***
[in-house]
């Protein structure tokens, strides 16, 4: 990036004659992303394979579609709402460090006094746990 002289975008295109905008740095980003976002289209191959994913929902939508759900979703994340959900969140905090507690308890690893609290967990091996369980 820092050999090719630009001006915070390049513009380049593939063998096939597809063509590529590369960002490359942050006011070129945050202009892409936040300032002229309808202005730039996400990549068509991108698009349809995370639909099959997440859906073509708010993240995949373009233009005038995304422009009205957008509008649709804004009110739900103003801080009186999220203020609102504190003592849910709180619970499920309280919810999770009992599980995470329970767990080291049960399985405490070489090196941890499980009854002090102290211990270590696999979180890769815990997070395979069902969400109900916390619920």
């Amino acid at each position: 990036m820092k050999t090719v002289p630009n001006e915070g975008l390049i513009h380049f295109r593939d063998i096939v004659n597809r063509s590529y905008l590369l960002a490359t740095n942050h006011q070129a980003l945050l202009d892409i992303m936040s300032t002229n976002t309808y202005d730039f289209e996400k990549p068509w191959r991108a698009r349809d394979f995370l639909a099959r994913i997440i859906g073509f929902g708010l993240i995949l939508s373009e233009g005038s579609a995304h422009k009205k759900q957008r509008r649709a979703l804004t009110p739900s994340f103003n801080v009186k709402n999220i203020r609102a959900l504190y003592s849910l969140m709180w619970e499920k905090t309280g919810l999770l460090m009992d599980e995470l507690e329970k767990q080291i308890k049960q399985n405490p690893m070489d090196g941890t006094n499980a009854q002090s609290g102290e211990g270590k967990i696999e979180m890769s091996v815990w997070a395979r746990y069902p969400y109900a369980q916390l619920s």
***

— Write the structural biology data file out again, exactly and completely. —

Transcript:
[in-house]
């Protein structure tokens, strides 16, 4: 990036004659992303394979579609709402460090006094746990 002289975008295109905008740095980003976002289209191959994913929902939508759900979703994340959900969140905090507690308890690893609290967990091996369980 820092050999090719630009001006915070390049513009380049593939063998096939597809063509590529590369960002490359942050006011070129945050202009892409936040300032002229309808202005730039996400990549068509991108698009349809995370639909099959997440859906073509708010993240995949373009233009005038995304422009009205957008509008649709804004009110739900103003801080009186999220203020609102504190003592849910709180619970499920309280919810999770009992599980995470329970767990080291049960399985405490070489090196941890499980009854002090102290211990270590696999979180890769815990997070395979069902969400109900916390619920």
């Amino acid at each position: 990036m820092k050999t090719v002289p630009n001006e915070g975008l390049i513009h380049f295109r593939d063998i096939v004659n597809r063509s590529y905008l590369l960002a490359t740095n942050h006011q070129a980003l945050l202009d892409i992303m936040s300032t002229n976002t309808y202005d730039f289209e996400k990549p068509w191959r991108a698009r349809d394979f995370l639909a099959r994913i997440i859906g073509f929902g708010l993240i995949l939508s373009e233009g005038s579609a995304h422009k009205k759900q957008r509008r649709a979703l804004t009110p739900s994340f103003n801080v009186k709402n999220i203020r609102a959900l504190y003592s849910l969140m709180w619970e499920k905090t309280g919810l999770l460090m009992d599980e995470l507690e329970k767990q080291i308890k049960q399985n405490p690893m070489d090196g941890t006094n499980a009854q002090s609290g102290e211990g270590k967990i696999e979180m890769s091996v815990w997070a395979r746990y069902p969400y109900a369980q916390l619920s």